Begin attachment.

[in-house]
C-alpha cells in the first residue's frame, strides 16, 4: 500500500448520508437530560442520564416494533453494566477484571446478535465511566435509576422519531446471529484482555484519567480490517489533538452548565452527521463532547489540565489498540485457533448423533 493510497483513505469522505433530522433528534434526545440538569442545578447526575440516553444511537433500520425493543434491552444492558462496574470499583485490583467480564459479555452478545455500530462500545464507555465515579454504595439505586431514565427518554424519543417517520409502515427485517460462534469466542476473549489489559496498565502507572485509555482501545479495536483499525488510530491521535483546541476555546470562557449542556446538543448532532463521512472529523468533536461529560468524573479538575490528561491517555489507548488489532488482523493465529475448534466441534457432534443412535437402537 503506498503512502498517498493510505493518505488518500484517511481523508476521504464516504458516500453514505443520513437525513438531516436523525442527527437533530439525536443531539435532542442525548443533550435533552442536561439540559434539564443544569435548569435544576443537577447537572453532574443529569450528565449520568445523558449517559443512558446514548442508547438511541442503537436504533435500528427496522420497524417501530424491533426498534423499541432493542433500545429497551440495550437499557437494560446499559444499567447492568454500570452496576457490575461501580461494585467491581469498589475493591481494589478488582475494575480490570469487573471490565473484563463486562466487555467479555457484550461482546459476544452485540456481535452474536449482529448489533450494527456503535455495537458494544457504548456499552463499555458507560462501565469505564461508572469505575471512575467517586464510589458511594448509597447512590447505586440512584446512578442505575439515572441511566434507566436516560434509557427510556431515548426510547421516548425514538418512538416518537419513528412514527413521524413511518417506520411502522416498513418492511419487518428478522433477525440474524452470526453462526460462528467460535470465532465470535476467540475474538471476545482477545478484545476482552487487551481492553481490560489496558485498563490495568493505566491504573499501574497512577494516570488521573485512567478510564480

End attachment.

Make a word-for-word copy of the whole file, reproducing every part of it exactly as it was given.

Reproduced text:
[in-house]
C-alpha cells in the first residue's frame, strides 16, 4: 500500500448520508437530560442520564416494533453494566477484571446478535465511566435509576422519531446471529484482555484519567480490517489533538452548565452527521463532547489540565489498540485457533448423533 493510497483513505469522505433530522433528534434526545440538569442545578447526575440516553444511537433500520425493543434491552444492558462496574470499583485490583467480564459479555452478545455500530462500545464507555465515579454504595439505586431514565427518554424519543417517520409502515427485517460462534469466542476473549489489559496498565502507572485509555482501545479495536483499525488510530491521535483546541476555546470562557449542556446538543448532532463521512472529523468533536461529560468524573479538575490528561491517555489507548488489532488482523493465529475448534466441534457432534443412535437402537 503506498503512502498517498493510505493518505488518500484517511481523508476521504464516504458516500453514505443520513437525513438531516436523525442527527437533530439525536443531539435532542442525548443533550435533552442536561439540559434539564443544569435548569435544576443537577447537572453532574443529569450528565449520568445523558449517559443512558446514548442508547438511541442503537436504533435500528427496522420497524417501530424491533426498534423499541432493542433500545429497551440495550437499557437494560446499559444499567447492568454500570452496576457490575461501580461494585467491581469498589475493591481494589478488582475494575480490570469487573471490565473484563463486562466487555467479555457484550461482546459476544452485540456481535452474536449482529448489533450494527456503535455495537458494544457504548456499552463499555458507560462501565469505564461508572469505575471512575467517586464510589458511594448509597447512590447505586440512584446512578442505575439515572441511566434507566436516560434509557427510556431515548426510547421516548425514538418512538416518537419513528412514527413521524413511518417506520411502522416498513418492511419487518428478522433477525440474524452470526453462526460462528467460535470465532465470535476467540475474538471476545482477545478484545476482552487487551481492553481490560489496558485498563490495568493505566491504573499501574497512577494516570488521573485512567478510564480